Nincompoopery is not just limited to elderly voters
Our Scottish columnist Rab McNeil, a supporter of the Yes campaign, gives his view on a dramatic week for his country
Well, thank goodness that's over. A few days ago I bumped into one enthusiastic politician, who told me: "I could do this for another couple of years."
But most people just wanted it to end. Still, we've all learned lessons. Previously I was against lowering the voting age. Now, I believe it should be lowered again - at the other end. I propose a voting limit of 65.
How the old have let down the young. One elderly woman said to me: "But what happens after alicsammin dies?" She thought she was voting for a president for life. The media campaign of presenting this as one man's deluded dream clearly succeeded in some cases.
But bewildering nincompoopery was not limited to the old. One young man, interviewed on television, said he feared the economic uncertainty that independence would bring. He was selling The Big Issue.
It'll be odd to see the country without its window posters and saltires. Yes ruled the world of fenestration: "Indaewindaes" as they were called. The No posters only really came out in the last few days. Some undecideds put up posters saying "Aye but no but", after the Little Britain TV character, or "Mebbes aye mebbes naw", catchphrase of former football manager Kenny Dalglish. A new term was coined for those professing patriotism but not wanting Scotland to rule its own affairs: the "proudscotbuts". How many times did we hear it? "I'm a proud Scot but ... "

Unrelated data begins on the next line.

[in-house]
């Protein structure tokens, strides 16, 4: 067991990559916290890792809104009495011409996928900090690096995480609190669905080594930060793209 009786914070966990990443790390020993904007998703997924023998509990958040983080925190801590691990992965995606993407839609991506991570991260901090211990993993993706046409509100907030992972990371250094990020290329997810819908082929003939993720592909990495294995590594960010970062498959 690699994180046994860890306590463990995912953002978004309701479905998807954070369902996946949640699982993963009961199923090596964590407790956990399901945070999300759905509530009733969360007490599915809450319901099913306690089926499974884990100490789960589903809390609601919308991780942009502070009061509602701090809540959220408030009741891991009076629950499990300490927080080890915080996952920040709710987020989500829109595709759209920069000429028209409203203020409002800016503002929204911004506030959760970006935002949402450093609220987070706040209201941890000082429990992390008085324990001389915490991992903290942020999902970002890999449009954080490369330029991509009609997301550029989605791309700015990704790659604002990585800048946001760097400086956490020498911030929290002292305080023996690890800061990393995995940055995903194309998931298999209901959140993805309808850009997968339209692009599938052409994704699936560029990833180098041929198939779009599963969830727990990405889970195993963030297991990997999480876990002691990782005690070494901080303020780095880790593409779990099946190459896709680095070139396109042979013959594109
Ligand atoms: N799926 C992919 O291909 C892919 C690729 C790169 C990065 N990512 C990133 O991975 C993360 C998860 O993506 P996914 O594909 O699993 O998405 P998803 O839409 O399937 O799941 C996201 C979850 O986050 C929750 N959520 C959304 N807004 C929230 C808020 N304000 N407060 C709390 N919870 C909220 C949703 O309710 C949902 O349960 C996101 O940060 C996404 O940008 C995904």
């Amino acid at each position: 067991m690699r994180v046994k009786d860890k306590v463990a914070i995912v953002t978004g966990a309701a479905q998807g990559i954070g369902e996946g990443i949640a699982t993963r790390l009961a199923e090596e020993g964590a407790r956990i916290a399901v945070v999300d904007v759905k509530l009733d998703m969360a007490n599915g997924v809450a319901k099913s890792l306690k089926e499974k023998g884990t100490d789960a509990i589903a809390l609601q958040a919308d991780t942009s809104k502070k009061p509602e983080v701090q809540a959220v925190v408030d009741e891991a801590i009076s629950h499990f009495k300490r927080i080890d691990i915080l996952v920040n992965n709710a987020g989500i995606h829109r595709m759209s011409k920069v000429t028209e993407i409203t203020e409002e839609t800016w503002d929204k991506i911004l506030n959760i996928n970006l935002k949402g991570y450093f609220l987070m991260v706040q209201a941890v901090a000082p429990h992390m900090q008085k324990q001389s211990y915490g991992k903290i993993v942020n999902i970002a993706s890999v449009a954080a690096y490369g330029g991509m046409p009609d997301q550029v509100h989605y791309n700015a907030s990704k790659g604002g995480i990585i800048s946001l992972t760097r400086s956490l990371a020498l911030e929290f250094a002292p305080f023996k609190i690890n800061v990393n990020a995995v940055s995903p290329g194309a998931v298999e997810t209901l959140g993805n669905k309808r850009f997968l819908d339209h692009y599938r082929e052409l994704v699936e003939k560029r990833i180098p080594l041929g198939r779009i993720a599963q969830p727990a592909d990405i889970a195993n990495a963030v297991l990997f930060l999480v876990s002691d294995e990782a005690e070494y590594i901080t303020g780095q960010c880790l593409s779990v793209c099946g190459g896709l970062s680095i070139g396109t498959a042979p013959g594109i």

Best quote came from a young Yes lass on Newsnight: "I want to live in a community not an economy." Best placard: "Aye, have a dream". Worst polling day slogan: "If you don't know vote No", the most abject political message of modern times.